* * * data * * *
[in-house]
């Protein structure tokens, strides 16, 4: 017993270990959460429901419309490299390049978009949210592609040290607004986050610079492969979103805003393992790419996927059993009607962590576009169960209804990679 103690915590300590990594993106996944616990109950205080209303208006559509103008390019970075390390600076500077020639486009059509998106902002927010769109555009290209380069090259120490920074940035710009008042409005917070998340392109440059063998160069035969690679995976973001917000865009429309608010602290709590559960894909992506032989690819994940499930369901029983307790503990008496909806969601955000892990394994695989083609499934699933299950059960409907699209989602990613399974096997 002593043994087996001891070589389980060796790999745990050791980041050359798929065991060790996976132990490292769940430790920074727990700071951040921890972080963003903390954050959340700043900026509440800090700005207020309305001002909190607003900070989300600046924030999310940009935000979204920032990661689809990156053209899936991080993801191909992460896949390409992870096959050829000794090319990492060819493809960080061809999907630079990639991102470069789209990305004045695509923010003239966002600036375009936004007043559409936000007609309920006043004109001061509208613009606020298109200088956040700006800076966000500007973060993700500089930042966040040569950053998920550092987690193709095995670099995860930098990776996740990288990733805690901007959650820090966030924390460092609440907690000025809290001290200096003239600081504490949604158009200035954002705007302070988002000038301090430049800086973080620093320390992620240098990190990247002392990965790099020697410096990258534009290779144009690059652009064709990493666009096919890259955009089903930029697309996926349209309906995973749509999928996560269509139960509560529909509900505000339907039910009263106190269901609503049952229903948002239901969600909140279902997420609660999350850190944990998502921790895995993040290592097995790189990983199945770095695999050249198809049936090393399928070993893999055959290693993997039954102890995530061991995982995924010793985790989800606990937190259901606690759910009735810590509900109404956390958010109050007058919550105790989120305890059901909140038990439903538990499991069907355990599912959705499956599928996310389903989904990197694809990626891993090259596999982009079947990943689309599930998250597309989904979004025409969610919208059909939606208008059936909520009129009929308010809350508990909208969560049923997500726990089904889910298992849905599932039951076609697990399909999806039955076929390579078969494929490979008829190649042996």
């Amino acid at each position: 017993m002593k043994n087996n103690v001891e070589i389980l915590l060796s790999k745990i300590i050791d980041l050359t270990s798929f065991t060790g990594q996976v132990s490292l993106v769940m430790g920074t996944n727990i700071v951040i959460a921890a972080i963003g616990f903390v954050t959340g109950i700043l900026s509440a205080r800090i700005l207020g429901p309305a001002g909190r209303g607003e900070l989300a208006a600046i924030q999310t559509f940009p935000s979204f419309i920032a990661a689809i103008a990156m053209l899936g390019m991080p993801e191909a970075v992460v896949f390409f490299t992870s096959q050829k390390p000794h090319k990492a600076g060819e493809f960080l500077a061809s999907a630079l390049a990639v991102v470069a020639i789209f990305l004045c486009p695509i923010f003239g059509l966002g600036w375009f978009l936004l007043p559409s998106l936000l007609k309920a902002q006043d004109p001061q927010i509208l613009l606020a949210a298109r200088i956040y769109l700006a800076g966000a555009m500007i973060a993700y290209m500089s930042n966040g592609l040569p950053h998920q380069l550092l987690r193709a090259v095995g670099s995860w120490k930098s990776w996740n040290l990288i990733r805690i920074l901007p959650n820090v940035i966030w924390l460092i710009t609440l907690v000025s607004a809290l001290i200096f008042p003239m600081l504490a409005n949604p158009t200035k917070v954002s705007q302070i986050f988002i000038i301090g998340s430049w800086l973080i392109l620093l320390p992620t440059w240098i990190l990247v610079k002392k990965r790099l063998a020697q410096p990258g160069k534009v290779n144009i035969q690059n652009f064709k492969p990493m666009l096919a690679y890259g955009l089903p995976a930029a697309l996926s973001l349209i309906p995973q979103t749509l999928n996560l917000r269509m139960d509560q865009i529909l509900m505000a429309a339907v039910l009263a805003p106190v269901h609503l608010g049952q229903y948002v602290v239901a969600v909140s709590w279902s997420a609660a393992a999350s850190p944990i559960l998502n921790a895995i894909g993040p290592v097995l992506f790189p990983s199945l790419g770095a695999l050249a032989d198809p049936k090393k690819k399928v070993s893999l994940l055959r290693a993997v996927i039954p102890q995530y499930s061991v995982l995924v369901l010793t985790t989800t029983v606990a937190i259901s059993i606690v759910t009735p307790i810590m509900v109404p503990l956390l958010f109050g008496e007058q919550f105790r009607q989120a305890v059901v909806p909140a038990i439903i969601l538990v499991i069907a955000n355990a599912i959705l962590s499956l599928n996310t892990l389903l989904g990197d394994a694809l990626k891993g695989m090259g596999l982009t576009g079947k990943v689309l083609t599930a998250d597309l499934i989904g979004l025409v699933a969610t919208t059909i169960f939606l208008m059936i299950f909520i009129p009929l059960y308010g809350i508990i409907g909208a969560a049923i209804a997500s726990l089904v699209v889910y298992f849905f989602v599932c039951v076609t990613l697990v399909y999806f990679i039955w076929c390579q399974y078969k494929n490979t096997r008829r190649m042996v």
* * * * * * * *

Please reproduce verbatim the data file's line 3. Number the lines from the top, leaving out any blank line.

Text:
């Amino acid at each position: 017993m002593k043994n087996n103690v001891e070589i389980l915590l060796s790999k745990i300590i050791d980041l050359t270990s798929f065991t060790g990594q996976v132990s490292l993106v769940m430790g920074t996944n727990i700071v951040i959460a921890a972080i963003g616990f903390v954050t959340g109950i700043l900026s509440a205080r800090i700005l207020g429901p309305a001002g909190r209303g607003e900070l989300a208006a600046i924030q999310t559509f940009p935000s979204f419309i920032a990661a689809i103008a990156m053209l899936g390019m991080p993801e191909a970075v992460v896949f390409f490299t992870s096959q050829k390390p000794h090319k990492a600076g060819e493809f960080l500077a061809s999907a630079l390049a990639v991102v470069a020639i789209f990305l004045c486009p695509i923010f003239g059509l966002g600036w375009f978009l936004l007043p559409s998106l936000l007609k309920a902002q006043d004109p001061q927010i509208l613009l606020a949210a298109r200088i956040y769109l700006a800076g966000a555009m500007i973060a993700y290209m500089s930042n966040g592609l040569p950053h998920q380069l550092l987690r193709a090259v095995g670099s995860w120490k930098s990776w996740n040290l990288i990733r805690i920074l901007p959650n820090v940035i966030w924390l460092i710009t609440l907690v000025s607004a809290l001290i200096f008042p003239m600081l504490a409005n949604p158009t200035k917070v954002s705007q302070i986050f988002i000038i301090g998340s430049w800086l973080i392109l620093l320390p992620t440059w240098i990190l990247v610079k002392k990965r790099l063998a020697q410096p990258g160069k534009v290779n144009i035969q690059n652009f064709k492969p990493m666009l096919a690679y890259g955009l089903p995976a930029a697309l996926s973001l349209i309906p995973q979103t749509l999928n996560l917000r269509m139960d509560q865009i529909l509900m505000a429309a339907v039910l009263a805003p106190v269901h609503l608010g049952q229903y948002v602290v239901a969600v909140s709590w279902s997420a609660a393992a999350s850190p944990i559960l998502n921790a895995i894909g993040p290592v097995l992506f790189p990983s199945l790419g770095a695999l050249a032989d198809p049936k090393k690819k399928v070993s893999l994940l055959r290693a993997v996927i039954p102890q995530y499930s061991v995982l995924v369901l010793t985790t989800t029983v606990a937190i259901s059993i606690v759910t009735p307790i810590m509900v109404p503990l956390l958010f109050g008496e007058q919550f105790r009607q989120a305890v059901v909806p909140a038990i439903i969601l538990v499991i069907a955000n355990a599912i959705l962590s499956l599928n996310t892990l389903l989904g990197d394994a694809l990626k891993g695989m090259g596999l982009t576009g079947k990943v689309l083609t599930a998250d597309l499934i989904g979004l025409v699933a969610t919208t059909i169960f939606l208008m059936i299950f909520i009129p009929l059960y308010g809350i508990i409907g909208a969560a049923i209804a997500s726990l089904v699209v889910y298992f849905f989602v599932c039951v076609t990613l697990v399909y999806f990679i039955w076929c390579q399974y078969k494929n490979t096997r008829r190649m042996v």